Several times over the past few months, I have had the wonderful opportunity to reconnect with some of my former students. In addition to these times, I try to keep up with others through Facebook, Twitter, or email. I highly value these connections and gain as much or more than my students from them.
Photo credit: Flickr whologwhy
I didn’t originally intend to get my doctorate to become a professor. I wanted to get into higher education administration. Ultimately, I decided to pursue a faculty route but thought it would only be for a few years. One of the biggest reasons I am still a faculty member today is how much I value my connection with students—current and former.
Many of us get into higher education because of the desire to educate and improve the lives of our students. The depth and connection I have with my students keeps me energized and challenges me on almost a daily basis.
Are you feeling overwhelmed? It seems being overwhelmed and overworked has overtaken baseball as the national pastime. A 2007 study by the American Psychological Association found that three-quarters of Americans feel stressed at work. The survey also found that this stress hurt productivity . There are obviously a lot of people who are feeling stressed, but what should you do when you feel overwhelmed?
Photo credit: Niki Odolphie
In today’s post, I outline 5 things to do when you feel overwhelmed. While there are many coping strategies out there, these 5 will help get you back on track.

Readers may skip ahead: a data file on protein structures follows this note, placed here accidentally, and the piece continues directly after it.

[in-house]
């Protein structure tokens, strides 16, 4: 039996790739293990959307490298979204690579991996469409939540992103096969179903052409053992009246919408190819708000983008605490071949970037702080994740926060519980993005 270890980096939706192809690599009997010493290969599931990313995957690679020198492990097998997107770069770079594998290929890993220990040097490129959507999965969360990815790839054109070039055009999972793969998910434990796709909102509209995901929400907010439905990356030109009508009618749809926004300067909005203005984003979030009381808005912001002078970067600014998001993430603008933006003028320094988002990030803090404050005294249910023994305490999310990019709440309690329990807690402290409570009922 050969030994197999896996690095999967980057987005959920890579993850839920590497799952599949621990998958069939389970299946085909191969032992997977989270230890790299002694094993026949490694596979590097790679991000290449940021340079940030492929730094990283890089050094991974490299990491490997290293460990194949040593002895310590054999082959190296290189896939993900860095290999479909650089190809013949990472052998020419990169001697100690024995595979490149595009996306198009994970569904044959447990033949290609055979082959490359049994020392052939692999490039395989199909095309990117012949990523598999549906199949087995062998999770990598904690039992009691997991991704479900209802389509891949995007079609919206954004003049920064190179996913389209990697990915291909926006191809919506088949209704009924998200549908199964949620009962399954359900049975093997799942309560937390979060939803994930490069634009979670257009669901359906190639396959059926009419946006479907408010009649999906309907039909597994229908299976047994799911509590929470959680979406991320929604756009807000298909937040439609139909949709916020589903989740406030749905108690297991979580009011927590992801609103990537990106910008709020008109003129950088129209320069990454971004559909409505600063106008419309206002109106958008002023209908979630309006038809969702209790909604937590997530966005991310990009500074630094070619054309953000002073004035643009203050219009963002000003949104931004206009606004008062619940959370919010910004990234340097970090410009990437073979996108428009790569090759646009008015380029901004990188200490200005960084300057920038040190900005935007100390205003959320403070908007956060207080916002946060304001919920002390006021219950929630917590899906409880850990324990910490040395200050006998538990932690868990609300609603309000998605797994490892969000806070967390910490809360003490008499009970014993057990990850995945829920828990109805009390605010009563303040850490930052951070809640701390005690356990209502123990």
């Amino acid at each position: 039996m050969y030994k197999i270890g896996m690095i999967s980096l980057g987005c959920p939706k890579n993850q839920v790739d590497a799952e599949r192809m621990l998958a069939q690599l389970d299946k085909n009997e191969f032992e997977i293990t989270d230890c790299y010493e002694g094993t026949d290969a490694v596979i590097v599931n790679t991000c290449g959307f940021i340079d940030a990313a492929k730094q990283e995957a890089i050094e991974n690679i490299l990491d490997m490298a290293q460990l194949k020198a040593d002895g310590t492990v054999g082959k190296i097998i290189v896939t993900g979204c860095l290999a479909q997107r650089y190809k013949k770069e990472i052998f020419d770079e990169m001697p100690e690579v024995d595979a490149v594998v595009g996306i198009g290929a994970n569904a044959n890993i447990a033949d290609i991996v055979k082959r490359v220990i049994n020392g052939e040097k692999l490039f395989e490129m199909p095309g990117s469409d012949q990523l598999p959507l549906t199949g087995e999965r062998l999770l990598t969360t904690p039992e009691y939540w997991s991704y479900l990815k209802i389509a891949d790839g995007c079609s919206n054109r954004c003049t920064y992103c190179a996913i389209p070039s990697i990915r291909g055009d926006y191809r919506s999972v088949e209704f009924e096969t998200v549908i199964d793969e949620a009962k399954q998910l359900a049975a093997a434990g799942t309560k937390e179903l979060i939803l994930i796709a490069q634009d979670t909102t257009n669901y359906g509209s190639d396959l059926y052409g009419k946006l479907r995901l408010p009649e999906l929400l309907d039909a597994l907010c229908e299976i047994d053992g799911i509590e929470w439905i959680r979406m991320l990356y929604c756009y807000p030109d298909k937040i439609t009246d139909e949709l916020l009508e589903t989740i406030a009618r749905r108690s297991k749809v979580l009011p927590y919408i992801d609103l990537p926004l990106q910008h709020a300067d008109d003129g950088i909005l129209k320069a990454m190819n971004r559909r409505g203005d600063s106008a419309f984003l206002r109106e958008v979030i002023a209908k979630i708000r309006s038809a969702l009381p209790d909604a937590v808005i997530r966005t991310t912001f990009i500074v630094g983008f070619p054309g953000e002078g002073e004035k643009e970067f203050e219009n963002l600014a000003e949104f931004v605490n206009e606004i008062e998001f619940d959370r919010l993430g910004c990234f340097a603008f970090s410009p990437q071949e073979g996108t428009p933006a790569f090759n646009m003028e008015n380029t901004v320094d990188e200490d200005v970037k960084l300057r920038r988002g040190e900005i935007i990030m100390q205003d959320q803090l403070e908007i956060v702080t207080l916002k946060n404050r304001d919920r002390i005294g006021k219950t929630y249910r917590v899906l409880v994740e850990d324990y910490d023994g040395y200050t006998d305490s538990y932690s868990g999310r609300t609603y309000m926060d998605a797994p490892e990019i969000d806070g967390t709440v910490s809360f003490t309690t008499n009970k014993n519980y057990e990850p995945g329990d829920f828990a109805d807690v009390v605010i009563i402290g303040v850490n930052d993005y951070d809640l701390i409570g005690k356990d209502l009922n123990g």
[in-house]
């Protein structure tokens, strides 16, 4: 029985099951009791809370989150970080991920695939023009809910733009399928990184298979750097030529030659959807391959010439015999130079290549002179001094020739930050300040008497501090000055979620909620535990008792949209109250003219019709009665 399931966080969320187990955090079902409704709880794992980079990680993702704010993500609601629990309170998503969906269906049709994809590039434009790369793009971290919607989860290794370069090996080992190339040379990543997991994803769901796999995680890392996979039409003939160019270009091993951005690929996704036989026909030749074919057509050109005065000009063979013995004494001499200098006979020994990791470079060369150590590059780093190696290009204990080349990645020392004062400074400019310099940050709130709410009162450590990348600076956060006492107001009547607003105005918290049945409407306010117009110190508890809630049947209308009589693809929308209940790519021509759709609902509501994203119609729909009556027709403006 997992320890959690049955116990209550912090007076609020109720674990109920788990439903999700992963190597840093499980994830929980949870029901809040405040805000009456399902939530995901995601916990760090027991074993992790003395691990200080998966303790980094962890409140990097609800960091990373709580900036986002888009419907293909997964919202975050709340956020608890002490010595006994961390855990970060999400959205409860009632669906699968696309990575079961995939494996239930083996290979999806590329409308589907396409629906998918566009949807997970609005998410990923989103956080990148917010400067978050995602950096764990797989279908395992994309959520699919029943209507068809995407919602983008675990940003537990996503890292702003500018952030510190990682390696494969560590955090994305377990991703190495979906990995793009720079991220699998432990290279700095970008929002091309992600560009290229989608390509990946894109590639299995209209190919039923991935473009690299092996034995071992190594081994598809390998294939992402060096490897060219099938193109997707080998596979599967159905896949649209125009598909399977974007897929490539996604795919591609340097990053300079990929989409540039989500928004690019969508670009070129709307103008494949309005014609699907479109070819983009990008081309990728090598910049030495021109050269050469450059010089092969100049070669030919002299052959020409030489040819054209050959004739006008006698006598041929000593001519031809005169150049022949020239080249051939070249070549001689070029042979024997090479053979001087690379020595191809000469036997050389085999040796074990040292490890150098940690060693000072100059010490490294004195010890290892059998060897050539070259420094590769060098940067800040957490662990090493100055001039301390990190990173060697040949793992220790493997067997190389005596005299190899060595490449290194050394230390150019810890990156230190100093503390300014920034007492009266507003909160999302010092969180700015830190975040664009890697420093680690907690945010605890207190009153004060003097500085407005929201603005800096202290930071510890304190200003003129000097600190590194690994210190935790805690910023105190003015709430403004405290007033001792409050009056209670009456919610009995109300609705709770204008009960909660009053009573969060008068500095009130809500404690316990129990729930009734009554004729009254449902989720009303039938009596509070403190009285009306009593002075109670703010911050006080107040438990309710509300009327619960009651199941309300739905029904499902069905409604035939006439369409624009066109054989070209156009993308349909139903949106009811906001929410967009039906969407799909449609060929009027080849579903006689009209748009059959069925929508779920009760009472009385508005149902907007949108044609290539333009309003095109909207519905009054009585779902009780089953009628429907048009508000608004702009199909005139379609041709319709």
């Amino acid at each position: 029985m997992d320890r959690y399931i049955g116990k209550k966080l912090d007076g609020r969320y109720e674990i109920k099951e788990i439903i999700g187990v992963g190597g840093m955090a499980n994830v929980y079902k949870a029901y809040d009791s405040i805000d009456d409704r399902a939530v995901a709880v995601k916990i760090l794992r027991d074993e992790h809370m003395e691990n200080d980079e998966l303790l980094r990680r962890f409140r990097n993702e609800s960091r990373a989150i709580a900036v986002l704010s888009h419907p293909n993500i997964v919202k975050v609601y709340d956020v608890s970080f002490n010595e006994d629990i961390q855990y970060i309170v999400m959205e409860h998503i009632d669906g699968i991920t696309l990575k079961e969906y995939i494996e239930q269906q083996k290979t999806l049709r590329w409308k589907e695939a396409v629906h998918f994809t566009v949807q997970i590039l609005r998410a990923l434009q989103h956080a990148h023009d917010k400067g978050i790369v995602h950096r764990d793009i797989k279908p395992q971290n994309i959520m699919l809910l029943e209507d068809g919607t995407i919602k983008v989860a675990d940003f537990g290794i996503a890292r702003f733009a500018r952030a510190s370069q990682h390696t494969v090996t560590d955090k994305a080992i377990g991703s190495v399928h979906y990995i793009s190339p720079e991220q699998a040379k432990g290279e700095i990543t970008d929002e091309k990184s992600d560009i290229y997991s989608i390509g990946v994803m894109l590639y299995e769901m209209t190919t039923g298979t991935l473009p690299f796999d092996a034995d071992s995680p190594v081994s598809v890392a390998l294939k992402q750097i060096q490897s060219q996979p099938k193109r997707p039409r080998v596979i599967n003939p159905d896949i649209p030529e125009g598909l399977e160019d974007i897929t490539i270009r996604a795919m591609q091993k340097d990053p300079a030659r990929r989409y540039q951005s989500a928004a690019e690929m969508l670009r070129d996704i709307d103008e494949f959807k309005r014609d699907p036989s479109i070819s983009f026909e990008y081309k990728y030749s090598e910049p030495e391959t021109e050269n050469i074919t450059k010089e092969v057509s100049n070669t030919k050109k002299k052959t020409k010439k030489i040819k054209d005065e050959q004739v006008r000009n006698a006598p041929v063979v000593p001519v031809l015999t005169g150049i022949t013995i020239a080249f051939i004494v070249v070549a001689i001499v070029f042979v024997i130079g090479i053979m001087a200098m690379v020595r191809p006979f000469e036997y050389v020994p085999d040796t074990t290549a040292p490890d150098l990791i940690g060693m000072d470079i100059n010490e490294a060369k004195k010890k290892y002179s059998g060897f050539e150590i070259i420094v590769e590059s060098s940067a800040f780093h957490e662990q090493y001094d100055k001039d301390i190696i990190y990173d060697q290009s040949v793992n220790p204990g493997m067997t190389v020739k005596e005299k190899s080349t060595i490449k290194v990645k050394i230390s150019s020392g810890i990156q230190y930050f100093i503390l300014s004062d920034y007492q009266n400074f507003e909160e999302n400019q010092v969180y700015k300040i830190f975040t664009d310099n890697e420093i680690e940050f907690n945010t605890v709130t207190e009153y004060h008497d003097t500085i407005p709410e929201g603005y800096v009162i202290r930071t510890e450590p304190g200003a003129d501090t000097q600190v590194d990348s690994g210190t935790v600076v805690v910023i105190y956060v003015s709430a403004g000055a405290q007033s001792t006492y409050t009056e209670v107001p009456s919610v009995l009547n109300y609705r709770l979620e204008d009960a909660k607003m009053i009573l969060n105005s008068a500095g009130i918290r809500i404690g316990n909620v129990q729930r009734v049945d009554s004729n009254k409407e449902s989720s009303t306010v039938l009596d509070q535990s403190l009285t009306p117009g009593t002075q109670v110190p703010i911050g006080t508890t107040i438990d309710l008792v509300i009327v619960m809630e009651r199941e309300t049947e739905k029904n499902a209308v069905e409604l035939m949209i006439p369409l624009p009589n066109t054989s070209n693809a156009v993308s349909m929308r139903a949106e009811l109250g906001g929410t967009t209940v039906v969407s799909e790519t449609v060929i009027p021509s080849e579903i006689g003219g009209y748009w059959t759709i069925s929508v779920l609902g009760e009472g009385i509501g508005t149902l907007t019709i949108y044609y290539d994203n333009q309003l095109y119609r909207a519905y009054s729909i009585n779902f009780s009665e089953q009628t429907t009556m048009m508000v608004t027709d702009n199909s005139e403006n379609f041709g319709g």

Every child of the 80’s learned the importance of “Just Say No.” Former First Lady Nancy Reagan’s campaign against drugs eventually earned pop culture status. In today’s post, I want to discuss the power of yes. No, I’m not advocating for illegal drug use! I’m arguing against what I call the “default no.”
When approached with a question or idea, too many faculty and staff just say no. This is a knee-jerk reflex. No, we can’t do that. No, that won’t work. No, there is a policy against it. No, that’s not how we do things. This is the default no. Before giving any consideration to what is being asked or proposed, the response is simply no.
In last week’s post, I described the major concepts in higher education finance: costs, price, and subsidy. Today, I describe the current trend data to provide additional context to the debate on higher education costs and price.
Photo credit: goshehe
There are some great resources out there that report on these data each year. I highly recommend you check out the Delta Cost Project and the College Board which use the best information we have available to report on the trend of rising tuition.